On 14 November 2012, more than 500 high-level officials attended a ceremony held in celebration of the 10th anniversary of the International Criminal Court (ICC) in the Ridderzaal (The Knights Hall) in The Hague (Netherlands), in the presence of Her Majesty the Queen of the Netherlands.
“As we embark on the ICC’s second decade, let us celebrate our achievements and be prepared for the many challenges ahead of us. We all have different roles, mandates and backgrounds, but we have the same goal. Impunity for atrocity crimes must end. Accountability must prevail. Always and everywhere. To succeed, we must remain determined and united”,declared ICC President Judge Sang-Hyun Song, “ICC’s activities are having an enormous impact, not just on individuals prosecuted before the Court, but on the tens of thousands of direct victims, millions of people in the affected communities and societies, and indeed several billion people under the legal protection of the Rome Statute system”, he added.
On the invitation of the Minister of Foreign Affairs of The Netherlands, the President of the Assembly of States Parties and the ICC President, representatives of States and international, regional and civil society organisations gathered to commemorate the Court’s achievements in the past decade.
“The ICC is indispensable in the prevention of crimes, the protection of people and the prosecution of perpetrators”, stated Minister of Foreign Affairs of The Netherlands Frans Timmermans. He also stressed the important role given to victims before the ICC and stated that “the Dutch government considers it crucial that victims receive support in building new lives after the traumas they have experienced”. On this occasion, Minister Timmermans announced that the Netherlands is donating half a million euros to the Trust Fund for Victims.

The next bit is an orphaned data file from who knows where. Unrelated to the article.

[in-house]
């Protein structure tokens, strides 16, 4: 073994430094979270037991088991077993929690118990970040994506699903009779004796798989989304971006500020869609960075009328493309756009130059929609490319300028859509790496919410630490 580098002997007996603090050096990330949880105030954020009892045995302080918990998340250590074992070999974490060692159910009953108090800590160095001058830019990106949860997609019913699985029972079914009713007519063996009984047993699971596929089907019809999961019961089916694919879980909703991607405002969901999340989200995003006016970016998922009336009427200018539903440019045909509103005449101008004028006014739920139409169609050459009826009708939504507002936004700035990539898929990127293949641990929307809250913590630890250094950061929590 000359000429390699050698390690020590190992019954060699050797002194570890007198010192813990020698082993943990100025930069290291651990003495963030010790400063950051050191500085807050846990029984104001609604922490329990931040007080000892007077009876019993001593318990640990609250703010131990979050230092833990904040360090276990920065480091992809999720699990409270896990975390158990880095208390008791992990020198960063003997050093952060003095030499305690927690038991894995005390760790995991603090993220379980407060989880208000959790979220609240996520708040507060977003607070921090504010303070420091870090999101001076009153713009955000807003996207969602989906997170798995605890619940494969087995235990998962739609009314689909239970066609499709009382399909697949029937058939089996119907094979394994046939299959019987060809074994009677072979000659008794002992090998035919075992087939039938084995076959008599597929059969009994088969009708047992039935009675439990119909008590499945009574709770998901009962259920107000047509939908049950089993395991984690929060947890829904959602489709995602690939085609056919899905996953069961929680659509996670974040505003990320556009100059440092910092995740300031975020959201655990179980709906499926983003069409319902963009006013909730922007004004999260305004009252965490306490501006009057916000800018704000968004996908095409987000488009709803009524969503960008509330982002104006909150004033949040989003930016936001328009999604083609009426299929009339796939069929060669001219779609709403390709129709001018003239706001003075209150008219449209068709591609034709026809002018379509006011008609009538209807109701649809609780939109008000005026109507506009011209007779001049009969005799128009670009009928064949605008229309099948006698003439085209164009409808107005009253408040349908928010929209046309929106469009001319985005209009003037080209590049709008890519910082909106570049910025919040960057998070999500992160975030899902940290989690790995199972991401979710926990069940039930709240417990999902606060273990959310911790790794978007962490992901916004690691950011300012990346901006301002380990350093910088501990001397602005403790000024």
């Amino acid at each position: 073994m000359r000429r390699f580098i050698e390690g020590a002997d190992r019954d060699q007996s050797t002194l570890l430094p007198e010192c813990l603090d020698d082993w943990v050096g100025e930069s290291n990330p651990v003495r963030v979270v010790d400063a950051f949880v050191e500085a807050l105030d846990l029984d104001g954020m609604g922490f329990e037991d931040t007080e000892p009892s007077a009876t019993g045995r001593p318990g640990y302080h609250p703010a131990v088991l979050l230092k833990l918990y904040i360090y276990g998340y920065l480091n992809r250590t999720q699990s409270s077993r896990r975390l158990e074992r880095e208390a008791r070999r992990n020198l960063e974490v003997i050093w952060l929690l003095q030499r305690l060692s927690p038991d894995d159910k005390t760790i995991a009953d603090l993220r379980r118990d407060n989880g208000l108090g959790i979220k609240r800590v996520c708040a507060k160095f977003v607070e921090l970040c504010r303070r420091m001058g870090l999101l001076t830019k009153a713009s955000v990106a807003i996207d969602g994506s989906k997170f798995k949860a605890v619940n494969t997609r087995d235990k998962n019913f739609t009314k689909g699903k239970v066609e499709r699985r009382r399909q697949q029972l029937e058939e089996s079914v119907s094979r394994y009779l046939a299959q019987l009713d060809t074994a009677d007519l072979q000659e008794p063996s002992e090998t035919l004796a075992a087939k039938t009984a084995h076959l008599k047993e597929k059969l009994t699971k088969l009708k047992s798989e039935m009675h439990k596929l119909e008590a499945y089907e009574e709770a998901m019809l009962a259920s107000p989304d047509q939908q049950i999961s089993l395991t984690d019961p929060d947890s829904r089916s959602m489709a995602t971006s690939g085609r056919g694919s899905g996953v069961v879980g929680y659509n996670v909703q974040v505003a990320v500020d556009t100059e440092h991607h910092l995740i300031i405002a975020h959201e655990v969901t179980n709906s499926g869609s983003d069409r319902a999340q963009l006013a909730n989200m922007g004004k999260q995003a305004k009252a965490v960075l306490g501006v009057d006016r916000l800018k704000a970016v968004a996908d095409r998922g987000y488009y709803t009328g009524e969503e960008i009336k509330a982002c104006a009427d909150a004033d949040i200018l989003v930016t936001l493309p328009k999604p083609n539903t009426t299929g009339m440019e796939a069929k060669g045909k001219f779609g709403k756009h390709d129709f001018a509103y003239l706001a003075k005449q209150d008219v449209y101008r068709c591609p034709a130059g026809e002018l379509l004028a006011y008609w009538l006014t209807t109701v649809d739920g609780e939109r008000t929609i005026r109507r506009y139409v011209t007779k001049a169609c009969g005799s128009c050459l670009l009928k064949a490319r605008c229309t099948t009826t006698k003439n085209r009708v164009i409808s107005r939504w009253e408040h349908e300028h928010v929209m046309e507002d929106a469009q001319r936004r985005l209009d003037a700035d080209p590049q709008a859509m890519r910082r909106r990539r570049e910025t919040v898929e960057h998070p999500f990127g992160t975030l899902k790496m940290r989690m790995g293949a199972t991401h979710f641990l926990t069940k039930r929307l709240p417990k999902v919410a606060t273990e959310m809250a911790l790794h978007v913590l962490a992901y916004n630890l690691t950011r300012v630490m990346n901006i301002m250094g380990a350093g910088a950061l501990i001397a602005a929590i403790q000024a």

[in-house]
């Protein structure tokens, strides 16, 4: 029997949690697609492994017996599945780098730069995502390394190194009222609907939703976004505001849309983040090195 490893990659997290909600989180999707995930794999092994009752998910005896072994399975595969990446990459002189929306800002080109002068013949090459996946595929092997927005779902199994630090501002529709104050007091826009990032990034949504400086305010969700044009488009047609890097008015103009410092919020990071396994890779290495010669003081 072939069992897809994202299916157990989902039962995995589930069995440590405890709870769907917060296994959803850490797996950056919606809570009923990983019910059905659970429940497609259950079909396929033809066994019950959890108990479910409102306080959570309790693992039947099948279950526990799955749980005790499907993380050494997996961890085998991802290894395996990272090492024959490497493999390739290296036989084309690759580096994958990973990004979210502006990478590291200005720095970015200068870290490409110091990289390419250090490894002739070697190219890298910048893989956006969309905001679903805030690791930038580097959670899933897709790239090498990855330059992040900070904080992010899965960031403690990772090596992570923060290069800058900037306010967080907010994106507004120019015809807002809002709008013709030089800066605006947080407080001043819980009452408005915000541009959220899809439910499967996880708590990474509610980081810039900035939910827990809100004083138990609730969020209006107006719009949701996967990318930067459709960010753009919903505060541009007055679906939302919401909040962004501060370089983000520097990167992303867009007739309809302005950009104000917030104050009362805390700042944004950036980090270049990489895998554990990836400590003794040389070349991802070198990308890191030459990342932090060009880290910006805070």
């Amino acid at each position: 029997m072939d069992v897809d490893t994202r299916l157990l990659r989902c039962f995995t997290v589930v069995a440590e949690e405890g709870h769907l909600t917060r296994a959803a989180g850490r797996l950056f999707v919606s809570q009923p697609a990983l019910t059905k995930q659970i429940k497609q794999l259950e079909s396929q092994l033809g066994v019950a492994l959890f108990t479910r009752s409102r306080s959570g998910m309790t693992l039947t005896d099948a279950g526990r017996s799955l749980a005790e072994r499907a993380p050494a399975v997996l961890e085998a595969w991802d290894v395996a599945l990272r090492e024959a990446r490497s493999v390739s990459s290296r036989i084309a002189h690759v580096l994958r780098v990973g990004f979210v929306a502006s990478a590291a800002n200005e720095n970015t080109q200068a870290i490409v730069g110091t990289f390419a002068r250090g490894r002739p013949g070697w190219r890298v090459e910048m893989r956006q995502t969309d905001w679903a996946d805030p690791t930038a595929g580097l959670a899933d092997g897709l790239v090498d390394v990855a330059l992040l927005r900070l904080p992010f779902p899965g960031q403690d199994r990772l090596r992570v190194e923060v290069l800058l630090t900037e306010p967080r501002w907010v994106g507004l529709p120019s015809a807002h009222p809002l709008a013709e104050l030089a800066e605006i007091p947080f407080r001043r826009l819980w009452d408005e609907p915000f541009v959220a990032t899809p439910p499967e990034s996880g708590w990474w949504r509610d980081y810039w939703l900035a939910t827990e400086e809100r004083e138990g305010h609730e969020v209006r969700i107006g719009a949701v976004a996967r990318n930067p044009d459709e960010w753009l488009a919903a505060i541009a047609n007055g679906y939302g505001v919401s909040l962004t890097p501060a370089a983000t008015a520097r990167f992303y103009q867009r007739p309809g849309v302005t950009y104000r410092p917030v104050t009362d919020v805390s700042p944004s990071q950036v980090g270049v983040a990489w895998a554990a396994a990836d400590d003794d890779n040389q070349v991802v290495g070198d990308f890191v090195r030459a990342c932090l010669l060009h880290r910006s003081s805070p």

This event took place as the eleventh session of the Assembly of States Parties is opening in The Hague to last until 22 November 2012 and is tackling a number of issues critical to the Court’s work, including the adoption of its budget and the elections of some of its officials.
“The ICC changed the fundamental structure of international relations in a way that few international organisations have ever done. The 121 States Parties to the Statute have agreed that no one is above the law and allowed to enjoy impunity if committing international crimes. The era of impunity is gradually coming to an end”, stated President of the Assembly of States Parties H.E. Tiina Intelmann during the ceremony, reminding the States Parties that “the Court will not make it without constant day-to-day State Party support and cooperation”.
The ICC is the first permanent, treaty-based, international criminal court established to help end impunity for the perpetrators of the most serious crimes of concern to the international community, namely war crimes, crimes against humanity and genocide. The ICC’s founding treaty, the Rome Statute of the International Criminal Court, entered into force on 1 July 2002.